Respect Must Stop Xenophobia, Says Vatican Official
Notes Most African Migrants Stay in Africa
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VATICAN CITY, OCT. 12, 2009 (Zenit.org).- Though Africa "exports" refugees and emigrants to neighboring countries, there are some 40 million African migrants within the continent. According to one Vatican official, these people are often impeded from living a dignified life due to xenophobia.
Archbishop Antonio Vegliò, president of the Pontifical Council for Migrants and Travelers, spoke about the reality of immigration in Africa when he addressed today the Second Special Assembly for Africa of the Synod of Bishops. The synod is under way at the Vatican through Oct. 25.
The prelate called the ministry to migrants, refugees and other displaced people an "important, widespread and complex problem." He noted that in the last 30 years, "a variety of circumstances have fed" the phenomenon of migration.
"Apart from increasing urbanization," he explained, "wars and conflicts of various types have transformed different countries into 'exporters' of refugees and emigrants to neighboring countries, other areas of the continent or foreign countries."
Nevertheless, Archbishop Vegliò noted, according to the Vatican summary of his intervention, migratory movement in Africa is above all "horizontal."
"In effect," he said, "intra-continental migration is much more significant than that toward the rest of the world, to the extent that it is estimated that internal migration currently involves at least 40 million people, for the most part Africans. And all the indications are that these internal and inter-regional fluxes will continue to increase in coming years and decades."
In this context, the archbishop pointed to "worrying xenophobic feelings toward immigrants," which he acknowledged are fueled by the economic crises and conflicts that "scar many countries on the continent of Africa."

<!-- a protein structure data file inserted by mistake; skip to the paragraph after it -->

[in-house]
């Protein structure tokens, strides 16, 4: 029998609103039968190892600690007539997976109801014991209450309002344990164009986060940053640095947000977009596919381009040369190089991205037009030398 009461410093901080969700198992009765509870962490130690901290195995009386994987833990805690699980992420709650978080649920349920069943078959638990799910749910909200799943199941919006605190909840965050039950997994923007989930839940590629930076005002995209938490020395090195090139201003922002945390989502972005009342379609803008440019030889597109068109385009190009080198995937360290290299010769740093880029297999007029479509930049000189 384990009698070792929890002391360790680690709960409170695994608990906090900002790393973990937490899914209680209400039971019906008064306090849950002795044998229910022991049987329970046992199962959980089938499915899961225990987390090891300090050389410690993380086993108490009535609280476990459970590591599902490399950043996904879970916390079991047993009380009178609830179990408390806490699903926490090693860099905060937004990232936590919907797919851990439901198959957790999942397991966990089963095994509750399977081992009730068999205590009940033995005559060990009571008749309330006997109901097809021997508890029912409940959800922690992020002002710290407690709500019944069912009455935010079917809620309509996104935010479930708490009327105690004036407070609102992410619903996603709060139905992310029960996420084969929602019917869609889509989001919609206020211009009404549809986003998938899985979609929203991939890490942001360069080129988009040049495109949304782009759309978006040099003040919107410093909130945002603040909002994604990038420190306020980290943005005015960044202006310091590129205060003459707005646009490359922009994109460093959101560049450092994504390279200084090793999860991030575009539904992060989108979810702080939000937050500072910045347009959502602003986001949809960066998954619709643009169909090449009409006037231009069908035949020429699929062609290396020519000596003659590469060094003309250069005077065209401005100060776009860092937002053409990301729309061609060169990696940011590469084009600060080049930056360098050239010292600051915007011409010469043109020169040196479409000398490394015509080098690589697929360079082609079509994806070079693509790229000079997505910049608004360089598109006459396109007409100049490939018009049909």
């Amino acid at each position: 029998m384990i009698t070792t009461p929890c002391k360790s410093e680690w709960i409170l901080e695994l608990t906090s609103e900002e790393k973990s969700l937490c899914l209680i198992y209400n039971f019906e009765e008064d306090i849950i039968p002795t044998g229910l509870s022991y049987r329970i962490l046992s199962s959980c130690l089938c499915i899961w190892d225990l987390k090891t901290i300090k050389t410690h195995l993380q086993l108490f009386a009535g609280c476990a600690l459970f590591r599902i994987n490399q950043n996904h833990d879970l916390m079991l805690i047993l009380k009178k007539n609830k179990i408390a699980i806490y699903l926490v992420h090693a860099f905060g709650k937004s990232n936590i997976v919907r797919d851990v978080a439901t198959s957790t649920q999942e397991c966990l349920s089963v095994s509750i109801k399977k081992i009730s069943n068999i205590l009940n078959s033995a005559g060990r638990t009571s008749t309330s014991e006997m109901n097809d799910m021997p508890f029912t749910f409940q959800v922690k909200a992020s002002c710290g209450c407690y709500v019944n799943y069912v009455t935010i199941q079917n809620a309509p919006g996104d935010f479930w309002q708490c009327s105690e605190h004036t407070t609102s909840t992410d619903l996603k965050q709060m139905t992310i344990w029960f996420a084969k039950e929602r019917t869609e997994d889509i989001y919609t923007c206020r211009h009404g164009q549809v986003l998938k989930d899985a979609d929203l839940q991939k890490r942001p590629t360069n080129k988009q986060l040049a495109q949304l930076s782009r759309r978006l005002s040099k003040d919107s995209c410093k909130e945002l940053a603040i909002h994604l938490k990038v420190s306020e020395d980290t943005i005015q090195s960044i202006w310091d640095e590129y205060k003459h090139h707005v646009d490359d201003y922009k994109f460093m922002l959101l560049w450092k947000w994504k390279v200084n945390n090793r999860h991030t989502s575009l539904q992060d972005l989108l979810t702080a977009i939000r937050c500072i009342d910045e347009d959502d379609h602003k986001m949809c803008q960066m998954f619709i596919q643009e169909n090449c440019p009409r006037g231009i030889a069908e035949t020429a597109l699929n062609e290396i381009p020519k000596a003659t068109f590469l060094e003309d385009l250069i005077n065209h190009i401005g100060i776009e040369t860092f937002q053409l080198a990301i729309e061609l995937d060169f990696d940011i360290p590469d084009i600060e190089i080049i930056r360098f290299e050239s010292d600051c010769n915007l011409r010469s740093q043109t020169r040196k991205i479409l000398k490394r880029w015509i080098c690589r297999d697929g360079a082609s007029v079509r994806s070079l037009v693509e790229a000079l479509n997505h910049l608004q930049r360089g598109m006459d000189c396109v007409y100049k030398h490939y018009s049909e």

Immigrants, he lamented, are "transformed into scapegoats for internal political and economic problems. Often, as a result, the immigration policies of states have become more rigid, thus making a permanent stay or the development of business by immigrants more difficult."
Archbishop Vegliò said that within this situation, "the respect for human rights, democratic principles and principles of legality, good governance, the deepening of political dialogue and the strengthening of international cooperation, are the guidelines that will direct the present and future of Africa."
He affirmed that ministry to migrants and other displaced people is "not of secondary importance."
"Only an authentic relationship of justice, in fact, will lead to peace," the archbishop concluded, "and, from this, the Church in Africa will be able to draw strength in the service of reconciliation and the proclamation of the Gospel."
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On ZENIT's Web page:
Vatican summaries of the interventions from the synod's 11th congregation: www.zenit.org/article-27164?l=english